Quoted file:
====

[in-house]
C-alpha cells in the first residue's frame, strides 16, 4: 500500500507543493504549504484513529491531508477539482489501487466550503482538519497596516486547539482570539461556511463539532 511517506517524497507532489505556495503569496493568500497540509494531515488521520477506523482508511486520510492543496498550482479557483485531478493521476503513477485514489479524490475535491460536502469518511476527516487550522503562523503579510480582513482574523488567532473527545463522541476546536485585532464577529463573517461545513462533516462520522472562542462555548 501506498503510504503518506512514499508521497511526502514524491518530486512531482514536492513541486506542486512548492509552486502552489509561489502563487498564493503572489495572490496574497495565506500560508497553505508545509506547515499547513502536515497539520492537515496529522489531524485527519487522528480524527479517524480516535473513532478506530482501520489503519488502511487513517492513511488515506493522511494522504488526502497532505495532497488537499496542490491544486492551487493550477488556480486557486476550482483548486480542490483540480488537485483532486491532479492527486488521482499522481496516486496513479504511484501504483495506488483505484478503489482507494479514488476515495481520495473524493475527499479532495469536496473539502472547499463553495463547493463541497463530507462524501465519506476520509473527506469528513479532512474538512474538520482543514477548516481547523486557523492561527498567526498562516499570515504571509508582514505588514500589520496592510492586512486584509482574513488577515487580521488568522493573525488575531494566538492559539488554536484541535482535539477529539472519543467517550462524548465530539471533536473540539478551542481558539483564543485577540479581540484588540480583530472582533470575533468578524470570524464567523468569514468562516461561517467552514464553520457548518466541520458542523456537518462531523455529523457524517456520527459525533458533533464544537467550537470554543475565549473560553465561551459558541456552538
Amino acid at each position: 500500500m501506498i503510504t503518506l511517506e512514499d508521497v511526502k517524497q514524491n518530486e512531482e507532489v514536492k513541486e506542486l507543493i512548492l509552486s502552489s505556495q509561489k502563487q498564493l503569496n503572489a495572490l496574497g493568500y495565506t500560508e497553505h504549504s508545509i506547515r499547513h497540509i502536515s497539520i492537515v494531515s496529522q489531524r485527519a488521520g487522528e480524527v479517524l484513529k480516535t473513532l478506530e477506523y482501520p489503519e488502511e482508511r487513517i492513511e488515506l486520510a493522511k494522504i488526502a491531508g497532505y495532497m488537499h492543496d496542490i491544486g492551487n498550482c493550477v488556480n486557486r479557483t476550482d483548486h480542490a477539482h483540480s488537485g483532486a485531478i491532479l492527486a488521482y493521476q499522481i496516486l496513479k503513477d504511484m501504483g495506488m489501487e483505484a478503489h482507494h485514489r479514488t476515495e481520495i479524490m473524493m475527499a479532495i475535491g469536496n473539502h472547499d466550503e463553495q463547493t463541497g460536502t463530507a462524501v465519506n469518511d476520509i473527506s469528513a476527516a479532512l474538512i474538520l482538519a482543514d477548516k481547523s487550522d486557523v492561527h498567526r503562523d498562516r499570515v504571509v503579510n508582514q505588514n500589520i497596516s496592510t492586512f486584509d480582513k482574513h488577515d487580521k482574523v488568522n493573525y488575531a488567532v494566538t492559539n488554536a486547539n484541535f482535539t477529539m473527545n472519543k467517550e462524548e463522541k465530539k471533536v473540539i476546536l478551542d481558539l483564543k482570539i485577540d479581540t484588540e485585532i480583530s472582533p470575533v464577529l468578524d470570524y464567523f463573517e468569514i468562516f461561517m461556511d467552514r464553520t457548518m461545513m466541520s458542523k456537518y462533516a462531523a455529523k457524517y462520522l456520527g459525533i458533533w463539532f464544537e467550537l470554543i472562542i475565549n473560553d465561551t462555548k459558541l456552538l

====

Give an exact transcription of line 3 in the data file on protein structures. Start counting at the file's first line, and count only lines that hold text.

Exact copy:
Amino acid at each position: 500500500m501506498i503510504t503518506l511517506e512514499d508521497v511526502k517524497q514524491n518530486e512531482e507532489v514536492k513541486e506542486l507543493i512548492l509552486s502552489s505556495q509561489k502563487q498564493l503569496n503572489a495572490l496574497g493568500y495565506t500560508e497553505h504549504s508545509i506547515r499547513h497540509i502536515s497539520i492537515v494531515s496529522q489531524r485527519a488521520g487522528e480524527v479517524l484513529k480516535t473513532l478506530e477506523y482501520p489503519e488502511e482508511r487513517i492513511e488515506l486520510a493522511k494522504i488526502a491531508g497532505y495532497m488537499h492543496d496542490i491544486g492551487n498550482c493550477v488556480n486557486r479557483t476550482d483548486h480542490a477539482h483540480s488537485g483532486a485531478i491532479l492527486a488521482y493521476q499522481i496516486l496513479k503513477d504511484m501504483g495506488m489501487e483505484a478503489h482507494h485514489r479514488t476515495e481520495i479524490m473524493m475527499a479532495i475535491g469536496n473539502h472547499d466550503e463553495q463547493t463541497g460536502t463530507a462524501v465519506n469518511d476520509i473527506s469528513a476527516a479532512l474538512i474538520l482538519a482543514d477548516k481547523s487550522d486557523v492561527h498567526r503562523d498562516r499570515v504571509v503579510n508582514q505588514n500589520i497596516s496592510t492586512f486584509d480582513k482574513h488577515d487580521k482574523v488568522n493573525y488575531a488567532v494566538t492559539n488554536a486547539n484541535f482535539t477529539m473527545n472519543k467517550e462524548e463522541k465530539k471533536v473540539i476546536l478551542d481558539l483564543k482570539i485577540d479581540t484588540e485585532i480583530s472582533p470575533v464577529l468578524d470570524y464567523f463573517e468569514i468562516f461561517m461556511d467552514r464553520t457548518m461545513m466541520s458542523k456537518y462533516a462531523a455529523k457524517y462520522l456520527g459525533i458533533w463539532f464544537e467550537l470554543i472562542i475565549n473560553d465561551t462555548k459558541l456552538l